A chat with chefs from Singapore’s Top Restaurants 2019/2020’s award-winning restaurants.
In conjunction with the launch of Singapore’s Top Restaurants 2019/2020, we caught up with chefs from some of our award-winning restaurants to learn more about their culinary philosophies and views on the restaurant scene. Here, chef-owner Shigeru Koizumi of ESORA shares more about kappo-style fine dining, his intricate tea-pairing programme, and more.
Chef Shigeru Koizumi, ESORA
A native of Nara prefecture, Japan, chef Shigeru Koizumi was surrounded by bountiful produce from a young age. That helped him hone an acute sense of seasonality which has guided him in his positions at top restaurants such as Nihonryori RyuGin restaurant in Japan and Odette in Singapore. Now as chef-owner of ESORA, a kappo-style modern Japanese restaurant, he melds tradition and modernity in his cuisine with the belief that one degree of separation divides the good and the sublime.
How do you think fine dining has changed in Singapore over the past few years, and where does ESORA fall within that spectrum?
Over the past few years, Singapore has attracted a wide range of international cuisines from top chefs from all over the world and has put Singapore on the global culinary map. This also shows how Singaporeans are open to new experiences. ESORA offers something more special with our cooking philosophy and our offerings. We hope to build a tea drinking culture in Singapore and I hope to educate diners on micro-seasonality of produce.
Why did you feel it was important to incorporate the kappo or ‘cut and cook’ style of over-the-counter dining?
To us, the most important aspect of kappo-style dining is the interaction between the kitchen team and our diners. The close proximity from the counter helps to foster an immediate intimacy with the diners, however it is the actual interaction between us that helps to create an immersive experience for diners. We welcome each guest like a dear friend while we treat our dishes with a lot of care and attention to detail.
During the meal, we often explain our dishes to our diners while they watch their dish getting plated. This enables them to fully understand the components used in the dish and it helps them appreciate the food much better. With the concept of our open kitchen, diners get to watch every detail of how the dinner service unfolds. This helps them feel connected with the space and kitchen team as they are given a view of what goes on behind the scenes.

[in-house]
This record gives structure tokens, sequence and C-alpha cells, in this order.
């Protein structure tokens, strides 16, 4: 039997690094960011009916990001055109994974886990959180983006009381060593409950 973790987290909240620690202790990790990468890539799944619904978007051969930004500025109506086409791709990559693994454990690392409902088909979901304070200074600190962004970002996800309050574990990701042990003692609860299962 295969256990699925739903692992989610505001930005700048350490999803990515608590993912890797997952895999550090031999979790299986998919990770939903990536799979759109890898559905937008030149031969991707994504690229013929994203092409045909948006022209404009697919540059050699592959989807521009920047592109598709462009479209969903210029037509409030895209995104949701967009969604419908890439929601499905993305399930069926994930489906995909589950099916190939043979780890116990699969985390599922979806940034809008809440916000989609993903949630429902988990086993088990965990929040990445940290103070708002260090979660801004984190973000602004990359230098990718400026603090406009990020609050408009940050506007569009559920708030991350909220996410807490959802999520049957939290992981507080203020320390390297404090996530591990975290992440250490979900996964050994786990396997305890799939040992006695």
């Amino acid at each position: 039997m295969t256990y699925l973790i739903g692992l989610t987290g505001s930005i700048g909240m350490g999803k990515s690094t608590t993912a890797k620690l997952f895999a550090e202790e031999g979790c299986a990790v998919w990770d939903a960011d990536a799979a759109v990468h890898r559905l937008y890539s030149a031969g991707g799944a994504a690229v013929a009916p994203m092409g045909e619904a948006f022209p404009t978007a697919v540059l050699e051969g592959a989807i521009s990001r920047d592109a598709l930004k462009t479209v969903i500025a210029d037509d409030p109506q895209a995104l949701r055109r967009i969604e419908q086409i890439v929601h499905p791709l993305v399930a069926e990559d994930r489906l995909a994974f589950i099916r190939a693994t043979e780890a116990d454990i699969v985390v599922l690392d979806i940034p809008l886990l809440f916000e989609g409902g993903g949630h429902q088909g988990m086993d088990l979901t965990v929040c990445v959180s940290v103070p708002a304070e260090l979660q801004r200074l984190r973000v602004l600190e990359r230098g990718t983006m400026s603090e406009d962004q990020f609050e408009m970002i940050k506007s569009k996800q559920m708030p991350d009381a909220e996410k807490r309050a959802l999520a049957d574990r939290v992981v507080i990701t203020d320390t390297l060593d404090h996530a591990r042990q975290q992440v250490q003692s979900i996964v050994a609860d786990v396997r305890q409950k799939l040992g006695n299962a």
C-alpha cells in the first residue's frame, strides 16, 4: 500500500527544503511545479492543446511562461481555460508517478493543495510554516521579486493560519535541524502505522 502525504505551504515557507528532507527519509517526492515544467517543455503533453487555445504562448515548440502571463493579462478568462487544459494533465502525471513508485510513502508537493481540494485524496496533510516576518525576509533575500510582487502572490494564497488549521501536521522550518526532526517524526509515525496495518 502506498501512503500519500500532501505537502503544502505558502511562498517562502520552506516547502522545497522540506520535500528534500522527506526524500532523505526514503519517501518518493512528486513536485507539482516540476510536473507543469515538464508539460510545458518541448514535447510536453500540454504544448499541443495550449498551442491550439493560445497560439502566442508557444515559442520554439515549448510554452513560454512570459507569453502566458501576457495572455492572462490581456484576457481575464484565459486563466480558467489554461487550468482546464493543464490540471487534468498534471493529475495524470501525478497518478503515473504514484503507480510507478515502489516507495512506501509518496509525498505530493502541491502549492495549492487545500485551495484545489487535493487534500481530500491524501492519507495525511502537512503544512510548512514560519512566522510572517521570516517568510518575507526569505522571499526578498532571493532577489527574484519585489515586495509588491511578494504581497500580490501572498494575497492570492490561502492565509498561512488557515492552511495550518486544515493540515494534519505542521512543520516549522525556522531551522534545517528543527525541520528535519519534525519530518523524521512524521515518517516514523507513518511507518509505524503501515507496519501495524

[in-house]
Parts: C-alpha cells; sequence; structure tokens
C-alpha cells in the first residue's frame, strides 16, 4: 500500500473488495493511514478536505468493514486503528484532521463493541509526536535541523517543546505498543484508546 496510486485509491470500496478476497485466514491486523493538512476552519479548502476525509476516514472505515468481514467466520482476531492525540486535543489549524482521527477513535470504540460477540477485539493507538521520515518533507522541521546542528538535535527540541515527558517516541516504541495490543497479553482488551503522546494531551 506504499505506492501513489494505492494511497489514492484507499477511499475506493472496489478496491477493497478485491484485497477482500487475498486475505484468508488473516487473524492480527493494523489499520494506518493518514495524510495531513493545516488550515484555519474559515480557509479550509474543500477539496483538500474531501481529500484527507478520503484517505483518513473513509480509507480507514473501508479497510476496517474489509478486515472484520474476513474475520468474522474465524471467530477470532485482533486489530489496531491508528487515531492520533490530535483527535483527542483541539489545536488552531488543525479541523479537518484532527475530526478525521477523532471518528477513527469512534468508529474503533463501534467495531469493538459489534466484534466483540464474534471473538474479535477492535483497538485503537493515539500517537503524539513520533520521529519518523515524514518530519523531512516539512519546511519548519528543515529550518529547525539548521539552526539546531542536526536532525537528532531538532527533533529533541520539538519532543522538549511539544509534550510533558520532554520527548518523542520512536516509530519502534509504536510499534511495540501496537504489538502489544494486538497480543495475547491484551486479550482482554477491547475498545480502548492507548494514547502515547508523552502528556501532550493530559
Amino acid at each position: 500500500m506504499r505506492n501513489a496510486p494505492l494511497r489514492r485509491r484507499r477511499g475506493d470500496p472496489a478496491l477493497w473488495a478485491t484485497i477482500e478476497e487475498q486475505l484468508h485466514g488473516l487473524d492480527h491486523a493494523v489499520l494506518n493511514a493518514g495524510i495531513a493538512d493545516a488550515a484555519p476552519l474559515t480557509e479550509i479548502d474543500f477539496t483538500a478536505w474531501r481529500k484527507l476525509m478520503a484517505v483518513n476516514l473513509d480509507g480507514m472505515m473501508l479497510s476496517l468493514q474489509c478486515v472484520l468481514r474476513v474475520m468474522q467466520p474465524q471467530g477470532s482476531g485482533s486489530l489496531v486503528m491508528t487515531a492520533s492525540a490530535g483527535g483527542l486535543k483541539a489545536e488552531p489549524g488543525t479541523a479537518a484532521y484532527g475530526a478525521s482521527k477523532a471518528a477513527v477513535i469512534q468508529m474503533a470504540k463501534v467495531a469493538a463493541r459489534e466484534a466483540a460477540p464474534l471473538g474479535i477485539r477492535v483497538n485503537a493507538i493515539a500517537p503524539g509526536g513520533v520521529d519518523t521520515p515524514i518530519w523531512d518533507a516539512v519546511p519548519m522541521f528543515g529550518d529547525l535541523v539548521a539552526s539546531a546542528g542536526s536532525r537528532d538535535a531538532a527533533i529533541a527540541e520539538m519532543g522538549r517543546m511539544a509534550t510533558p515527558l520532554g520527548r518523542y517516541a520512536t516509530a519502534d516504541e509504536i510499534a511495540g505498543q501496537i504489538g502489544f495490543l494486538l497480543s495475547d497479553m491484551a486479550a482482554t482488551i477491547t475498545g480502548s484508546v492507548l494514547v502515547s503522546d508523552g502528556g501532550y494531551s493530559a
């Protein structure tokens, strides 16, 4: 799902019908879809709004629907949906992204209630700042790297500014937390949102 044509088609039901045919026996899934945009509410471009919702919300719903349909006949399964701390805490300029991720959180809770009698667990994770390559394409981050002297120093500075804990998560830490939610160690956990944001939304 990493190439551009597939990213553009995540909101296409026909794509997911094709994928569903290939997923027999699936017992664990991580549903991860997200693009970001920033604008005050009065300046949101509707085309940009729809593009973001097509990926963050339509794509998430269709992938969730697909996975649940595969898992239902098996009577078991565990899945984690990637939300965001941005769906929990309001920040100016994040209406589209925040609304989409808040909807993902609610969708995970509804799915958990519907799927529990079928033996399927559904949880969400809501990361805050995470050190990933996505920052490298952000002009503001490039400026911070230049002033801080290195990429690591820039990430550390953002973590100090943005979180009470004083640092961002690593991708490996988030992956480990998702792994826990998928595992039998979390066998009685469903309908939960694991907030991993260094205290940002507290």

A dedicated tea-pairing programme sets your menu apart. What are some of the more unusual tea pairings?
For instance, we serve our Tohobijin tea along with our signature foie gras monaka appetiser. Tohobijin tea is a Taiwanese oolong tea, which we then infuse with some hibiscus flower, and some umeshu. We then carbonate the tea to replicate a champagne. The sweet and sour notes of the tea help to cut through the foie gras and pairs nicely with the seasonal sweet jam component with the monaka. There won’t be much changes to our tea pairing format, but our tea offerings will evolve as the dishes change with the seasons.
What are some new dishes to look forward to?
From the upcoming Autumn Menu, the sanma donabe rice. I grew up having sanma fish at least three times a week. Being able to serve this dish here in Singapore makes me really happy as it brings back a lot of memories.
Attention to detail is a great virtue in your kitchen. Have there been times when it has been a hindrance?
Less of a hindrance but it is more labour intensive during the preparation work. One instance was when we had a pea dish in the spring menu and everyone on the team had to gently remove each pea from the pod and it took us a long time to prepare this dish. Japanese cuisine is usually very simple. However, reinterpreting traditional Japanese cuisine into a modern one is not an easy feat. To create modern Japanese cuisine without too much European influences and maintaining the heart of the Japanese requires a lot of attention, and access to great ingredients.
Is modern cuisine moving ever closer together, and are there clear paths or trends that modern Japanese cuisine is heading towards?
I’d say yes, modern cuisine is now converging in ways that involves multiple techniques pulled from different cuisines. However, instead of labelling it as a trend, it opens up new platforms for non-Japanese people to experience Japanese cuisine in ways that they are more familiar with. It is also highly dependent on what is offered as a new cuisine. Sometimes, diners prefer to try food that is similar to their palate and having more overlaps in the Japanese cuisine with modern cuisines helps to expose them to new flavours and cultures.
This interview was first published in the Sep/Oct 2019 Celebrating Singapore’s Top Restaurants issue of Wine & Dine.
Find our other chats here: